LOL... The ones who didn't have much came in to write wills, too. I think we charged $50 or $75 for a simple will for a single person. Wrote a will for an old Harley (condition unknown, but probably not worth much) to go to a grandkid who was underage at the time, to be held in trust until they turned 18. A terrible idea (and I asked questions which implied it was a terrible idea), but ultimately not my decision.

paddedhat

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Re: Inheritance Drama: You Got Any? Stories Wanted.
« Reply #162 on: January 09, 2016, 07:25:28 AM »
Friend of ours had a brother, serious ner-do-well, as in regularly vanished for months or a year or two at a time, heavy drug user, etc.  When his mother passed away, she left half to each of her children, with the proviso that our friend was supposed to manage the money for his brother, since the brother couldn't be trusted with it, unless the brother "got cleaned up".  It wasn't a lot of money, I think a few tens of thousands for each. 

The problem with this is that it puts an unending obligation on our friend to try to track down the brother, see what he needs, and how does he even decide if the brother got cleaned up?  Its a rather unfair thing to do to someone unless you have discussed it with them before hand (which didn't happen here) and they agree to accept the responsibility.  I also have no idea if it is even enforceable?

That's the obligation my parents are trying to put onto me: acting as a trustee for my brother's portion and taking over their lifelong role of babysitter for an abusive, alcoholic jerk who has physically assaulted me several times and made a credible e-mail threat to shoot me. My parents are classic enablers and don't consider this to be a problem.
I thought wills that set up trusts like this were supposed to have contingent trustees - in case first choice is unwilling or unable.  I seriously doubt you'd have to serve as trustee if you don't want to.

You do not have to get trapped in this mess. I posted my own personal, and long story, earlier on this thread.  My mother was very clear in repeatedly claiming that she expected me to continue the "family tradition" of being an enabler, provider and manager of the mess my sister had become. On every occasion I firmly told her to make other plans, as there was no way in hell it was going to happen. She ignored me, and spell out her wishes, in detail, in her will. She even went as far a switching estate lawyers, since ours is a family friend who would of refused to allow such delusional nonsense to be entered into a will.

 My Mother was a classic enabler, and completely self-deluded regarding my sister. Shortly before her death, she found a trust that had created an airtight way to protect assets willed to severely disabled children. My mother then misrepresented my sister's situation, and gained verbal assurance from the trust that they would take the money and provide social services and carefully directed distributions to keep everything legal. When my mom passed, our lawyer contacted the trust, gave then a very honest account of the potential client, and they flipped out. They stated that they did not agree to taking my sister unconditionally, and they had no prior knowledge of the substance abuse, DUI manslaughter, subsequent DUI, multiple rehabs, etc....Their mission was to do things like keeping Medicaid from claiming the assets, while they spent the money on things like additional rehab services, or other quality of life improvements for severely disabled or retarded adults, not getting involved in this enabling addicts with felony convictions.  Eventually, after artful persuasion from our lawyer, and a carefully worded agreement, they took the case.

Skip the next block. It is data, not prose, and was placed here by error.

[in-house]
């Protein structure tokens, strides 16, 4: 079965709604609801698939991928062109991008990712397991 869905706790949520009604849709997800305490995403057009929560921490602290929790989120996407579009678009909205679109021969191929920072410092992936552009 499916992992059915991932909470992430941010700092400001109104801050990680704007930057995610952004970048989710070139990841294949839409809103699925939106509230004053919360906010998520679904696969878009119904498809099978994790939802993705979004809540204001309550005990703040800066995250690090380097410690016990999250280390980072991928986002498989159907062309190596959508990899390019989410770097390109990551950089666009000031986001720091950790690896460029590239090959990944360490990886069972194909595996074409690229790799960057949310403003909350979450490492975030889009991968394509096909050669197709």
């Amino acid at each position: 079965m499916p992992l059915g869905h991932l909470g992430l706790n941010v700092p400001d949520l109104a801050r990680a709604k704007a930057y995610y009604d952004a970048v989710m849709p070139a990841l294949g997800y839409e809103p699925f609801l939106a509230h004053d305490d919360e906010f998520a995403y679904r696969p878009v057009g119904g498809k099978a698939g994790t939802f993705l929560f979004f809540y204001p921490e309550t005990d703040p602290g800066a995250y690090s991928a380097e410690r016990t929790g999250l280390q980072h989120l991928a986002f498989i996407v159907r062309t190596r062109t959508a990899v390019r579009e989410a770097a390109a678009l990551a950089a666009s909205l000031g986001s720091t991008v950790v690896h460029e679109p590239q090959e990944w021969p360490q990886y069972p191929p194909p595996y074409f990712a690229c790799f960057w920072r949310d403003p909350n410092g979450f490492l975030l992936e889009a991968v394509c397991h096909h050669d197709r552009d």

During that negotiation, I was obviously concerned that I might be trapped into managing my sisters affairs, but our lawyer was quite clear that I could still be the executor, and still divide the assets relatively quickly and easily, while removing that provision of the will. In the event that the trust would of refused to take my sister as a client, I would have to appear before the probate judge to seek relief from being the trustee. At that point, the judge would assign a local lawyer to the position, and that lawyer would be paid a reasonable, and ongoing fee to distribute the assets per the will and judges ruling.

Hopefully you can make your parents understand that you are NOT willing to accept the responsibility of being your brother's babysitter. Take the time to make it clear that you do not have to comply with any unreasonable directive of the will, and that the courts have a mechanism to place the unreasonable burden on a third party, if they insist on putting that nonsense in the will. Good luck, having abusive worthless siblings and enabling parents is a nasty combination. I hope it all works out for you.

TomTX

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Re: Inheritance Drama: You Got Any? Stories Wanted.
« Reply #163 on: January 09, 2016, 05:24:09 PM »
My family today is still involved in a tussle over my great-grandfather's property following his death in the mid-1960s.